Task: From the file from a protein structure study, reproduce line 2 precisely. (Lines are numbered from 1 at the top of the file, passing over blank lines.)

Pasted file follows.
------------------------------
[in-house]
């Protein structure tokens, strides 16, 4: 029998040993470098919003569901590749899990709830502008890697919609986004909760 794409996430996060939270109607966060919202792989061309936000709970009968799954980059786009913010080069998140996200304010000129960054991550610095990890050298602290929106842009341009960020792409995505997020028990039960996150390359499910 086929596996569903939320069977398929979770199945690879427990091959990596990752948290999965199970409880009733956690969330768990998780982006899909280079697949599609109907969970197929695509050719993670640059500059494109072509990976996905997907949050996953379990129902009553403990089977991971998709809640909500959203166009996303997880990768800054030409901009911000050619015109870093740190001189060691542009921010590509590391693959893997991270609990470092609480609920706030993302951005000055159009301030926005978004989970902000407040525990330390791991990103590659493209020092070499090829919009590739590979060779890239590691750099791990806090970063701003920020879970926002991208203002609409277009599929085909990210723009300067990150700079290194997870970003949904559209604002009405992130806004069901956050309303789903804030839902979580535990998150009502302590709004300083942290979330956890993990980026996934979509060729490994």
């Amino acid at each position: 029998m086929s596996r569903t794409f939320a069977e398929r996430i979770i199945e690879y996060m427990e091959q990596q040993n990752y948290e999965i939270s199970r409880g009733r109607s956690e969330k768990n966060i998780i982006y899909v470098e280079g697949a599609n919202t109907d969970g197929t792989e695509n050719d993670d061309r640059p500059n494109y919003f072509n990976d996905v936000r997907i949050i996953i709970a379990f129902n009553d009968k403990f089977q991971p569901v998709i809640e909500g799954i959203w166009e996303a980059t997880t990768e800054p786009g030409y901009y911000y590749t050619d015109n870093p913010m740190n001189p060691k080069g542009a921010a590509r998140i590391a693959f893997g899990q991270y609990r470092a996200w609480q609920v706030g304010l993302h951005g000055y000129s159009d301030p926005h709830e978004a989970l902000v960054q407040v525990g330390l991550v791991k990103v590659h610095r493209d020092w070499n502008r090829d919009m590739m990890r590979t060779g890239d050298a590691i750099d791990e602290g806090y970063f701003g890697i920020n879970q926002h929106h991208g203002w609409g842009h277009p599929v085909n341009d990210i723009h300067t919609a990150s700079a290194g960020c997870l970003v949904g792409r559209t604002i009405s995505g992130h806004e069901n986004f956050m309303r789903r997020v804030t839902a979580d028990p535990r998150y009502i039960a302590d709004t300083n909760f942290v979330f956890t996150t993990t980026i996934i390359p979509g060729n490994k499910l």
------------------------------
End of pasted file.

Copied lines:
């Protein structure tokens, strides 16, 4: 029998040993470098919003569901590749899990709830502008890697919609986004909760 794409996430996060939270109607966060919202792989061309936000709970009968799954980059786009913010080069998140996200304010000129960054991550610095990890050298602290929106842009341009960020792409995505997020028990039960996150390359499910 086929596996569903939320069977398929979770199945690879427990091959990596990752948290999965199970409880009733956690969330768990998780982006899909280079697949599609109907969970197929695509050719993670640059500059494109072509990976996905997907949050996953379990129902009553403990089977991971998709809640909500959203166009996303997880990768800054030409901009911000050619015109870093740190001189060691542009921010590509590391693959893997991270609990470092609480609920706030993302951005000055159009301030926005978004989970902000407040525990330390791991990103590659493209020092070499090829919009590739590979060779890239590691750099791990806090970063701003920020879970926002991208203002609409277009599929085909990210723009300067990150700079290194997870970003949904559209604002009405992130806004069901956050309303789903804030839902979580535990998150009502302590709004300083942290979330956890993990980026996934979509060729490994």